The Higher Council for Scientific Research (CSIC) suffered a cyber attack from Russia on July 16-17, the Ministry of Science and Innovation reported. The attack, which the ministry said no data was seized, was discovered on July 18, forcing a protocol to be initiated for these cases. In order to control and resolve the attack, access to the network of various affiliated centers has since been blocked to prevent further spread throughout the CSIC.
In the absence of the final report of the investigation, Science and Innovation explains the origin of the cyber attack – the ransomware– is from Russia but assures “no loss or hijacking of sensitive and confidential information has been detected”. This attack is similar to that suffered by other research centers such as the Max Planck Institute or NASA in the US, according to the Ministry of Science.
Currently only a quarter of the CSIC centers have restored their connection to the internet due to the defense protocol for these cases and they hope that it will be restored in the rest in the next few days.
The attack can be classified as ransomware. This is one of the extortion techniques preferred by cyber criminals in recent years. It consists in infecting the victim with a program that is downloaded onto the computer and encrypts the system, and then demands a reward for freeing it from the hijack (ransomware is the contraction of hostage Y software, ransom and computer program in English). The attacks of ransomware They have multiplied since the outbreak of the pandemic, according to numerous reports from cybersecurity companies and the National Cybersecurity Institute (Incibe).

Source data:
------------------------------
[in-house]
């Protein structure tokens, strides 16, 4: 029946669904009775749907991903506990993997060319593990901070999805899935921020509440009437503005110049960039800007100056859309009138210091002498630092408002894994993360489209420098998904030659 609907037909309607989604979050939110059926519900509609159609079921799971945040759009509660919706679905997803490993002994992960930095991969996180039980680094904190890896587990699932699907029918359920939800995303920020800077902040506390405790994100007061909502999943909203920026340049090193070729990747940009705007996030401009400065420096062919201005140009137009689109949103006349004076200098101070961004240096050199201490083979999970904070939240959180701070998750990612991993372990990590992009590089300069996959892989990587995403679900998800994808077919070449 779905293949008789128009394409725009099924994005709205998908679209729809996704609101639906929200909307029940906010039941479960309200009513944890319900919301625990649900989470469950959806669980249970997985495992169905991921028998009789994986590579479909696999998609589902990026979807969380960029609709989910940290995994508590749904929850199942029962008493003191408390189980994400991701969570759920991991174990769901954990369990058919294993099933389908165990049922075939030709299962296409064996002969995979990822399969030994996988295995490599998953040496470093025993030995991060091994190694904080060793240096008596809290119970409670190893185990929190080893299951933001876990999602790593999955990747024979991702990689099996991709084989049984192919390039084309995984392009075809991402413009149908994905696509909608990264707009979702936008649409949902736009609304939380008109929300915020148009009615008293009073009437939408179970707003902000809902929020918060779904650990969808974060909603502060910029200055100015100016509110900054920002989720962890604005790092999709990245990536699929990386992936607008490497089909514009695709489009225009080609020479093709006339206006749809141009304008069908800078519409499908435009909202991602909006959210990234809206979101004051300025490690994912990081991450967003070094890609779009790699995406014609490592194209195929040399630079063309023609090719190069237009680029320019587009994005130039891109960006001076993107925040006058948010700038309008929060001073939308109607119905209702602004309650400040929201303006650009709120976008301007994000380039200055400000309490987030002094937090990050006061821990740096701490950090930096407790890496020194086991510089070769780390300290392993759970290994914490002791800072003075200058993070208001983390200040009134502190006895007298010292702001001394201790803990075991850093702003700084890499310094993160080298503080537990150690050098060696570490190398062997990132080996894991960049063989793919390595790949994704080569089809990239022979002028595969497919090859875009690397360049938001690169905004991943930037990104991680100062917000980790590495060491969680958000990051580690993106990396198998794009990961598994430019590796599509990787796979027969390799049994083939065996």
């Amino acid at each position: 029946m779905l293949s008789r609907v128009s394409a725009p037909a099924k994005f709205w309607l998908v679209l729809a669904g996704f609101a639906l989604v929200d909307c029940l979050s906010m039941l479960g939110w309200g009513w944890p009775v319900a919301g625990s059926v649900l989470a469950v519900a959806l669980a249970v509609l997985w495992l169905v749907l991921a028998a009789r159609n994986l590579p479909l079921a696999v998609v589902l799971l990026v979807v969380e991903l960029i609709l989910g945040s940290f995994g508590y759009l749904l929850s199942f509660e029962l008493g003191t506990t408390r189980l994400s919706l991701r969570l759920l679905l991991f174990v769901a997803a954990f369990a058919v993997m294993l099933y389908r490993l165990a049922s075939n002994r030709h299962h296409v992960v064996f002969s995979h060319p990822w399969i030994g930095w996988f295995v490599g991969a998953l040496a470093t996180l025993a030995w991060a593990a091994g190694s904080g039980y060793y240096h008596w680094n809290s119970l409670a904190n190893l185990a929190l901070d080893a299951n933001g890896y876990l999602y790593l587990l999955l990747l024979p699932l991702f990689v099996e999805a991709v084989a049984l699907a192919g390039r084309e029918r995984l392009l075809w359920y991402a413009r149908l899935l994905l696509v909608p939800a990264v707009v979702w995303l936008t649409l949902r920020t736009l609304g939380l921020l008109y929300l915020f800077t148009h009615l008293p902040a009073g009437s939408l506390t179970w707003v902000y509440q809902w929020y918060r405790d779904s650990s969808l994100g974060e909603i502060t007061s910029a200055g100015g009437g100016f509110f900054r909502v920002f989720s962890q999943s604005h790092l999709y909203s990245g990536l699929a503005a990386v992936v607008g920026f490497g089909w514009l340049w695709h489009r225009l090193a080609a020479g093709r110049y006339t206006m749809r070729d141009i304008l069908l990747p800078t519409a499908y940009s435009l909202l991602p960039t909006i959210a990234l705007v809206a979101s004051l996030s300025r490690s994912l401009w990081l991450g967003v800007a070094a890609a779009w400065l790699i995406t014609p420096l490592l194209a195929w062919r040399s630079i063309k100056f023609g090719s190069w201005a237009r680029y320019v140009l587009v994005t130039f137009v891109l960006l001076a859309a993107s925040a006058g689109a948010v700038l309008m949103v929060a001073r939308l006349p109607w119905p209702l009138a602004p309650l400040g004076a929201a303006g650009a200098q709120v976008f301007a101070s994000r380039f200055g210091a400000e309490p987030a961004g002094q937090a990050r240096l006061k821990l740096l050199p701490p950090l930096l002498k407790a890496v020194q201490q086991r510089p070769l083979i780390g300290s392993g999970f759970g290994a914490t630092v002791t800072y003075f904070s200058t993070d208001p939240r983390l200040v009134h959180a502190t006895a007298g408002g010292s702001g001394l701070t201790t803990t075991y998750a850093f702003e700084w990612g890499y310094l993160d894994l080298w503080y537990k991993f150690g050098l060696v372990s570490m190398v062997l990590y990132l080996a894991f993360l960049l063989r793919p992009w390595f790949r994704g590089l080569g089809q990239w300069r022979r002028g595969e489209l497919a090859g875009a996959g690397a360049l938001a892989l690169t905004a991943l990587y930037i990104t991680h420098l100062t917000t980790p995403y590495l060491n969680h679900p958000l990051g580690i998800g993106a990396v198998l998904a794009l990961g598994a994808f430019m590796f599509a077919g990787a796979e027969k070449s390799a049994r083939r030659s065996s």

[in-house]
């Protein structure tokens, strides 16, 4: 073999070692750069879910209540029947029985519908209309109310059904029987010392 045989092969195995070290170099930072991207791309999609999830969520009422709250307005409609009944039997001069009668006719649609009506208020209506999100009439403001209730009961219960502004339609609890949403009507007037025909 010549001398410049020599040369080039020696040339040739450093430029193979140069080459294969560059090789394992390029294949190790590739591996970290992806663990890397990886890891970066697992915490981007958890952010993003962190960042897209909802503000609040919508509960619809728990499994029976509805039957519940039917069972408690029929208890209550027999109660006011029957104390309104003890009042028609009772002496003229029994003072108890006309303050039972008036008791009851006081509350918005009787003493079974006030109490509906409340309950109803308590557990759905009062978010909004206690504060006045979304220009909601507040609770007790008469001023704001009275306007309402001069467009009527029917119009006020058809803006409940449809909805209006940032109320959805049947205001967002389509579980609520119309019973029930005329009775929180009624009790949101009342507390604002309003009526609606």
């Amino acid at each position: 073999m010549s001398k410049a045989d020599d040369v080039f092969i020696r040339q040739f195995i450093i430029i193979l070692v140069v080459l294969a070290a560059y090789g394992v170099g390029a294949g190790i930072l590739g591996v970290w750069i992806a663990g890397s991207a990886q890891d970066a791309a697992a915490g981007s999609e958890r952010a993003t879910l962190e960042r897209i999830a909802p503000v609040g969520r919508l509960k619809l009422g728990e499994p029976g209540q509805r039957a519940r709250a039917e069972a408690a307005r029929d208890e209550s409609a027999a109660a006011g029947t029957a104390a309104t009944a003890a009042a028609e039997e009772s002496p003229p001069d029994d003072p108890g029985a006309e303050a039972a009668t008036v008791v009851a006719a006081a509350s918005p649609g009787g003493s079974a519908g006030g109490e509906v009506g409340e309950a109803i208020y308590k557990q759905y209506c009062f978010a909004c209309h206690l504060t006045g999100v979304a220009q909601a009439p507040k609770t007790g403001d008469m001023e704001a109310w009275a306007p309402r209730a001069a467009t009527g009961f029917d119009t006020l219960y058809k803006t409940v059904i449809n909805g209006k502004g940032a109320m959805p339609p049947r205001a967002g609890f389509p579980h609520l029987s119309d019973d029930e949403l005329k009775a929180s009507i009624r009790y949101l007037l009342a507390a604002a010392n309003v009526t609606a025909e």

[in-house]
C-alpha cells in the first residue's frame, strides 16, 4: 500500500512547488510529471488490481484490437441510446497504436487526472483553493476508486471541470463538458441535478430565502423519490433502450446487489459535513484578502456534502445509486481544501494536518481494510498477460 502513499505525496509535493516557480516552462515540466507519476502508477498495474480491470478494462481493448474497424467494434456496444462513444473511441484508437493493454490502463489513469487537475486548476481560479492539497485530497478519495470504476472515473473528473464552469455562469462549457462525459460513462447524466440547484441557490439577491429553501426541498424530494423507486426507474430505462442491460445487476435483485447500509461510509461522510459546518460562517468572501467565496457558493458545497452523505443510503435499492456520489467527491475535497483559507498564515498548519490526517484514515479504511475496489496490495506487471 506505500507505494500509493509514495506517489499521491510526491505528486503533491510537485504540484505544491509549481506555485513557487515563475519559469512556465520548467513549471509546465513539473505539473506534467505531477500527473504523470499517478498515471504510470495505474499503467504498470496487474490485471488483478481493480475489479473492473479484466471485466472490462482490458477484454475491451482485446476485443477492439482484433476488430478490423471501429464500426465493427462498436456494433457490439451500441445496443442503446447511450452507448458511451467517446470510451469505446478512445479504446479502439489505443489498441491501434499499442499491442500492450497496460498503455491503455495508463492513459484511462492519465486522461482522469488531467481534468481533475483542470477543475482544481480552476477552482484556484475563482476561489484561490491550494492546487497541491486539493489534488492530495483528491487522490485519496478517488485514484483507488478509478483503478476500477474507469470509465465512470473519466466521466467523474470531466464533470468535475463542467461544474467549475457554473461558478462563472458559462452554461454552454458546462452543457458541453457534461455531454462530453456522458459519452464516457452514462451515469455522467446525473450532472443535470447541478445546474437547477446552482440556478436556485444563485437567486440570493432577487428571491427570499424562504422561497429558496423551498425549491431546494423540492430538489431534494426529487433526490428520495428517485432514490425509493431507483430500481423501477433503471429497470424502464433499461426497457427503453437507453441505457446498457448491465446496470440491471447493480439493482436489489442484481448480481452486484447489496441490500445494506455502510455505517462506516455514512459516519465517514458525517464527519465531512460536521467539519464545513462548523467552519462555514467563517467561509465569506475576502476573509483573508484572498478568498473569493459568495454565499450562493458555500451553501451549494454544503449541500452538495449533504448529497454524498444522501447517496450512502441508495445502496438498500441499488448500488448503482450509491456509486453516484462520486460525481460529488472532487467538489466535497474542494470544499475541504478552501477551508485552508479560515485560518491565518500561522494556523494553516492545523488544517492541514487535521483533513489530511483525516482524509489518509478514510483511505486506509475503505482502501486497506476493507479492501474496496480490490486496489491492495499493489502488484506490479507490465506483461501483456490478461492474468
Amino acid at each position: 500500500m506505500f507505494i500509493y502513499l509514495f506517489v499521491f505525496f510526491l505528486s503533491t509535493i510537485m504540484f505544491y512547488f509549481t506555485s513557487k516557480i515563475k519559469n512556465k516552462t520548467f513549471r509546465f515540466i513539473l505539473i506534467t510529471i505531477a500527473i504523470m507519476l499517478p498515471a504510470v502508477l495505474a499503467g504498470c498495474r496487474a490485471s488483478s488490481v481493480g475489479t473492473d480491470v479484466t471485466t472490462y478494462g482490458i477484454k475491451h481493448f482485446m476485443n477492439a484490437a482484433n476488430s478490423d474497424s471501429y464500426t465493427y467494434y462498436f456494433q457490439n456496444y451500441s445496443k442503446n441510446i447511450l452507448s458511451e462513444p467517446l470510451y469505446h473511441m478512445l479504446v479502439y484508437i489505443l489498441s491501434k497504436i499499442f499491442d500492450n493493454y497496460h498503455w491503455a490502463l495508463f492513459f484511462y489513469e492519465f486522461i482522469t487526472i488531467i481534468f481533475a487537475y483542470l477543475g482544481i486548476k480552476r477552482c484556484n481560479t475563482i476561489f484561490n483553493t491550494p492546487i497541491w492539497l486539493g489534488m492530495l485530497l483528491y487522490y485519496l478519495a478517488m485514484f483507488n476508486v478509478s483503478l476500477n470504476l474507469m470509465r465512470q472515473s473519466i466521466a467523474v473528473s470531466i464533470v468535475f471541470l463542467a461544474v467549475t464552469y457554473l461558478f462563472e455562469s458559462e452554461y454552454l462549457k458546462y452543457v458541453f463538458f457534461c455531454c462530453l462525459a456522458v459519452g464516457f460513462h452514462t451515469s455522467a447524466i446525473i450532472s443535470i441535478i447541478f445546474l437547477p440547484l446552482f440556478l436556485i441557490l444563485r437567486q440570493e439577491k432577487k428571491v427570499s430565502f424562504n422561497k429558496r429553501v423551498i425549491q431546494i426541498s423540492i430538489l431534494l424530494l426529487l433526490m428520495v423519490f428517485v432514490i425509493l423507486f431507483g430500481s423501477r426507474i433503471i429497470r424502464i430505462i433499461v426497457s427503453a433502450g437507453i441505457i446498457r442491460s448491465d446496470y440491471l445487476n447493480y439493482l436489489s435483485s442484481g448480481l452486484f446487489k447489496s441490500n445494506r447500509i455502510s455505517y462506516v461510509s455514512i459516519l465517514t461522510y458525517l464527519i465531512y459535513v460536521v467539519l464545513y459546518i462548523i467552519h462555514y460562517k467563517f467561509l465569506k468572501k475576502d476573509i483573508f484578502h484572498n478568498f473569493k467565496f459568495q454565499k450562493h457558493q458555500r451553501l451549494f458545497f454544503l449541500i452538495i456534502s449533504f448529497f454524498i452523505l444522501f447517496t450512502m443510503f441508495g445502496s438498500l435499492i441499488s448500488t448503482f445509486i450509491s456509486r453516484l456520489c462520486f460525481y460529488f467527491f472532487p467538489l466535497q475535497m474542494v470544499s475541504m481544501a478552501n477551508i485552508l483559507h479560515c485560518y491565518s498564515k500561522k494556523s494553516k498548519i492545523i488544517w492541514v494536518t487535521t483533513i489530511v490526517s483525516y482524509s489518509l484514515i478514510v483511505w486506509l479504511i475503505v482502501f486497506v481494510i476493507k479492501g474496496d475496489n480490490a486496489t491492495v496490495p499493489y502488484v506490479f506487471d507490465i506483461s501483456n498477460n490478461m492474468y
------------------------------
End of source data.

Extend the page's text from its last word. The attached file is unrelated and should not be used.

Since the start of the Ukraine war last February, Europe has seen an increase in cyber attacks. Fearing Russian attacks, Spain raised its cybersecurity alert from a scale of five to level three in March. In addition, a cybersecurity committee was set up under the umbrella of the Crisis Committee set up by the government at the start of the Ukraine crisis, headed by the National Cryptological Center (the specific body on the matter that depends on the CNI intelligence agency).
The problem of the CSIC was denounced for days by some employees of the organizations dependent on the CSIC via Twitter and even in a letter to the director of EL PAÍS. In it, Pablo Chacón Montes of the Rocasolano Institute of Physical Chemistry (IQFR-CSIC) denounced that Spanish cybersecurity agencies CNN and COCS had decided to disconnect the network after a “minor and localized” attack and as a result they were out of service. Juan Antonio Añel Cabanelas, a collaborator at CSIC-affiliated EPhysLab, described through their social networks of “highest incompetence” the situation and explained that he has been using his device’s mobile data to be able to work for two weeks and that the phones are not working either.